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Director Compensation

 

The following table sets forth director compensation for the fiscal year ended December 31, 2016 (excluding compensation to the Company’s executive officers set forth in the summary compensation table above) paid by the Company. 

 

Name  Fees Earned
or Paid in Cash
   Total
($)
 
Michael Haas  $30,000   $30,000 
Maj. Gen. Wayne P. Jackson (Ret.)  $24,000   $24,000 
Lt. Gen. Michael T. Flynn (Ret.) (1)  $27,000   $27,000 
Total:  $129,000   $129,000 

 

(1) Lt. Gen. Flynn was appointed as a director on April 27, 2016 and resigned effective December 31, 2016 to become President Trump’s National Security Advisor. Lt. Gen. Flynn disclaimed all interest in vested and unvested restricted stock awards and therefore did not effectively receive any stock-based compensation.

 

Item 12. Security Ownership of Certain Beneficial Owners and Management and Related Stockholder Matters.

 

The following table sets forth the number of shares of and percent of the Company's common stock beneficially owned as of March 17, 2017, by all directors, our named executive officers, our directors and executive officers as a group, and persons or groups known by us to own beneficially 5% or more of our Common Stock or our Preferred Stock having voting rights.

 

The business address of each of the beneficial owners listed below is c/o Drone Aviation Holding Corp., 11651 Central Parkway #118, Jacksonville, Florida 32224.

 

Name of Beneficial Owner  Title of Class  Amount and Nature of Beneficial Ownership   Percentage
of Class (1)
 
Dr. Phillip Frost (2)  Common Stock   1,950,834    20.7%
              
Jay Nussbaum (3)  Common Stock   2,143,433    22.6%
              
Felicia Hess (4)  Common Stock   1,269,833    14.1%
              
Daniyel Erdberg (5)  Common Stock   938,833    10.4%
              
Kevin Hess (6)  Common Stock   140,000    1.6%
              
Wayne Jackson  Common Stock   0    0%
              
Michael Haas  Common Stock   0    0%
              
David V. Aguilar (7)  Common Stock   0    0%
              
Executive Officers and Directors as a Group (8 persons)  Common Stock   4,649,433    47.6%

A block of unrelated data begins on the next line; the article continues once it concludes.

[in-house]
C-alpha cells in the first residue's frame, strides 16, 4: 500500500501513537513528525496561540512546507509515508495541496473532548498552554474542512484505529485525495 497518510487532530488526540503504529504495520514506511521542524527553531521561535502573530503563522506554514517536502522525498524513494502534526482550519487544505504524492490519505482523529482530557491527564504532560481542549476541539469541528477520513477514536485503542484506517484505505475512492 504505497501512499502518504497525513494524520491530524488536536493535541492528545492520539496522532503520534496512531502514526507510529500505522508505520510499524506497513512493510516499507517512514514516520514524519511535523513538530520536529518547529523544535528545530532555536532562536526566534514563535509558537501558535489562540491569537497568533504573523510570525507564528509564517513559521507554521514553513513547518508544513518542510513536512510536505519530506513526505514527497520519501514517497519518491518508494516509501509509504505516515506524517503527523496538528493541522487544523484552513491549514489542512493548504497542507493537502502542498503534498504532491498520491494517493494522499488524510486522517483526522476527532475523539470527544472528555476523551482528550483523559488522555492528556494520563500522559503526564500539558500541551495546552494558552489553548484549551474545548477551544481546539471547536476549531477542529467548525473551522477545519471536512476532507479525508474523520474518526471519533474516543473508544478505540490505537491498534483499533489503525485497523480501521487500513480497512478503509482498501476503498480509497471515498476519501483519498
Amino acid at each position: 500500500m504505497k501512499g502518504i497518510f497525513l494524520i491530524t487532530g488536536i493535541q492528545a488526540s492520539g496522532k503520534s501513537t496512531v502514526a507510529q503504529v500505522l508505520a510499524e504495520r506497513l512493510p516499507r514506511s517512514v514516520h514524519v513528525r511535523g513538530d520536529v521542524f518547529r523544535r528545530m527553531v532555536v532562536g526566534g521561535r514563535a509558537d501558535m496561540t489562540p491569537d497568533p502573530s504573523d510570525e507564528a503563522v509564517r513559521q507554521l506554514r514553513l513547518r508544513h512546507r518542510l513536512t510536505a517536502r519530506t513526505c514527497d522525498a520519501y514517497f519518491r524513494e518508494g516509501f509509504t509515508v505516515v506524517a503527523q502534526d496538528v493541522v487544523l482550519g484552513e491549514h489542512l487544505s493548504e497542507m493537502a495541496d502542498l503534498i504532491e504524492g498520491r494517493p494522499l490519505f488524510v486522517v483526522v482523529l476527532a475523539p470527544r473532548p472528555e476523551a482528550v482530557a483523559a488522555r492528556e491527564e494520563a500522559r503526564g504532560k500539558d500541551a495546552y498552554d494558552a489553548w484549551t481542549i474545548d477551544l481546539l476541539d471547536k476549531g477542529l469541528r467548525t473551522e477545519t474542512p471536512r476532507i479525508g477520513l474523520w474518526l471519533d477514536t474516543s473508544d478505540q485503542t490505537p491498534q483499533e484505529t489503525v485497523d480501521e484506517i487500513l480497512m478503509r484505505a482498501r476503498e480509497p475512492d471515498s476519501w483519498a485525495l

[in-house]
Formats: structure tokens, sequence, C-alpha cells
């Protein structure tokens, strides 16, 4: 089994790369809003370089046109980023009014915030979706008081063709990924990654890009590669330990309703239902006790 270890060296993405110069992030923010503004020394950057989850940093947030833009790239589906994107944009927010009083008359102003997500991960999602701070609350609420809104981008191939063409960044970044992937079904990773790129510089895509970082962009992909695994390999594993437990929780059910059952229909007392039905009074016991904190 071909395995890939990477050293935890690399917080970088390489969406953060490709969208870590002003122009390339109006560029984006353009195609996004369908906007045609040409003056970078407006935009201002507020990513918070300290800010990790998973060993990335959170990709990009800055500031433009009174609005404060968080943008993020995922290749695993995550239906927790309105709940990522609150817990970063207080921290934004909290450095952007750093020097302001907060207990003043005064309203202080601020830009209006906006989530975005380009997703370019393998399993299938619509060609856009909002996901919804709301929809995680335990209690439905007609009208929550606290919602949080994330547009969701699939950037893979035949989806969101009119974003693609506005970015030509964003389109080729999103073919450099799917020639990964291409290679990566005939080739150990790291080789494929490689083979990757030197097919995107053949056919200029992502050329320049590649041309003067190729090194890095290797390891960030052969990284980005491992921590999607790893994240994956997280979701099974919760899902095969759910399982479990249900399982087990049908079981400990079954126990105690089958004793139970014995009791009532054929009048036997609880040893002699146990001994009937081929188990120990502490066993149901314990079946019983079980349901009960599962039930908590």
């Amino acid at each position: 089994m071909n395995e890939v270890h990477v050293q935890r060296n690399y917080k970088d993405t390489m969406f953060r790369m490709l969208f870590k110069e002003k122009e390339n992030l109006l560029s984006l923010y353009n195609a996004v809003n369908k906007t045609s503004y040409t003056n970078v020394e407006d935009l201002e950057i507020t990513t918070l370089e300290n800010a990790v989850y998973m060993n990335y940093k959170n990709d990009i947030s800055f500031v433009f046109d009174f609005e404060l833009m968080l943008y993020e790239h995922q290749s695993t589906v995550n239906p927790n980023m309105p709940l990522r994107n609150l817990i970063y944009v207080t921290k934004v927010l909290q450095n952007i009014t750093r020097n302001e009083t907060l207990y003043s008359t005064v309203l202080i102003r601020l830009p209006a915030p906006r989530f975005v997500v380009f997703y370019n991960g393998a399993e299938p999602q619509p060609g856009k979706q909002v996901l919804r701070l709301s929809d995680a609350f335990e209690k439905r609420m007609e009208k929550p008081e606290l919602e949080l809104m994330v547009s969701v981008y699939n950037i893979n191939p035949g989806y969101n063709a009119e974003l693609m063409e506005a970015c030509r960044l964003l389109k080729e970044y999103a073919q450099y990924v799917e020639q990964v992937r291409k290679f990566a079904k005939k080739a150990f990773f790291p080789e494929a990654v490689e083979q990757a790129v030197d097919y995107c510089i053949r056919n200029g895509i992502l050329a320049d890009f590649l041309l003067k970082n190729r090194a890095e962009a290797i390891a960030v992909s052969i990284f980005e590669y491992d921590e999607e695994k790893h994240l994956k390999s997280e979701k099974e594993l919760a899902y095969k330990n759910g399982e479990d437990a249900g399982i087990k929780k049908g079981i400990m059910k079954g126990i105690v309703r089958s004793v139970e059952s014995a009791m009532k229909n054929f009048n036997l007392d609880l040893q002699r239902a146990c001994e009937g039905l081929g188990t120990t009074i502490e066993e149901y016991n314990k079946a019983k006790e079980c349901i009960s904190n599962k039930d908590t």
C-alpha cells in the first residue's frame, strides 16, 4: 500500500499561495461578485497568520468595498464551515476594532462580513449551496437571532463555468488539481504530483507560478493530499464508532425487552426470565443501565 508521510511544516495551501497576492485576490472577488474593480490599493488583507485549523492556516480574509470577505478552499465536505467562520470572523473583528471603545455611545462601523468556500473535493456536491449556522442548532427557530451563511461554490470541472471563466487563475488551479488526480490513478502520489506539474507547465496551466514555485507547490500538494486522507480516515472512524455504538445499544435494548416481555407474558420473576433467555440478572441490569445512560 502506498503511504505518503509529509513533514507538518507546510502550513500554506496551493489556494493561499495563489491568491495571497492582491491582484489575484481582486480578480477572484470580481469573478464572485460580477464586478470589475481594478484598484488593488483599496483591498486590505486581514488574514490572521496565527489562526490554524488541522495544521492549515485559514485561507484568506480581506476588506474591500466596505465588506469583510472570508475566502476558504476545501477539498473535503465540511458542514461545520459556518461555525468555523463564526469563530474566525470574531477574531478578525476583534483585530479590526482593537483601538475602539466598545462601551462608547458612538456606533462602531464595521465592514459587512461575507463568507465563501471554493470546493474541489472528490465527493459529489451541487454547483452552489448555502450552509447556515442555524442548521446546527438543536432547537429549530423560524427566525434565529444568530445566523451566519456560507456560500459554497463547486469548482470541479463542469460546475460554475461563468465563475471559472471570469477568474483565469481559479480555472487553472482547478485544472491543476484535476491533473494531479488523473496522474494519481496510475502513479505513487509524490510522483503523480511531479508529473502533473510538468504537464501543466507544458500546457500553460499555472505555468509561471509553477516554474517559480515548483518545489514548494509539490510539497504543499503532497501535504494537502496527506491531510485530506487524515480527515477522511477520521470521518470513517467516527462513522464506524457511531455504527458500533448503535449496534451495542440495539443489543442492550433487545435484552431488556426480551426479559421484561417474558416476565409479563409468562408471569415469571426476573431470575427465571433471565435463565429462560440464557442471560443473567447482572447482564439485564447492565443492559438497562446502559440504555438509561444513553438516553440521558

(1) The percentages in the table have been calculated on the basis of treating as outstanding for a particular person, all shares of our capital stock outstanding on March 17, 2017. On March 17, 2017, there were 8,682,220 shares of our common stock outstanding. To calculate a stockholder's percentage of beneficial ownership, we include in the numerator and denominator the common stock outstanding and all shares of our common stock issuable to that person in the event of the exercise of outstanding options and other derivative securities owned by that person which are exercisable within 60 days of March 17, 2017. Common stock options and derivative securities held by other stockholders are disregarded in this calculation. Therefore, the denominator used in calculating beneficial ownership among our stockholders may differ. Unless we have indicated otherwise, each person named in the table has sole voting power and sole investment power for the shares listed opposite such person's name.
   

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(2) Represents 1,450,834 shares of common stock and 500,000 shares of common stock on an as-converted basis in respect of a convertible note payable by the Company to Dr. Frost.
   
(3) Represents 1,593,433 shares of common stock, 500,000 shares of common stock on an as-converted basis in respect of a convertible note payable by the Company to Mr. Nussbaum and 50,000 shares underlying vested options with an exercise price of $5.00 which expire on December 10, 2018.
   
(4) Represents 1,189,833 shares of common stock, 75,000 shares underlying vested options with an exercise price of $6.00 which expire in May 2018 and 5,000 shares of shares underlying vested options with an exercise price of $5.00 which expire in December 2018.
   
(5) Represents 853,833 shares of common stock, 75,000 shares underlying vested options with an exercise price of $6.00 which expire in May 2018 and 10,000 shares   underlying vested options with an exercise price of $5.00 which expire in December 2018.
   
(6) Represents 50,000 shares of common stock, 75,000 shares underlying vested options with an exercise price of $6.00 which expire in May 2018 and 15,000 shares underlying vested options with an exercise price of $5.00 which expire in December 2018.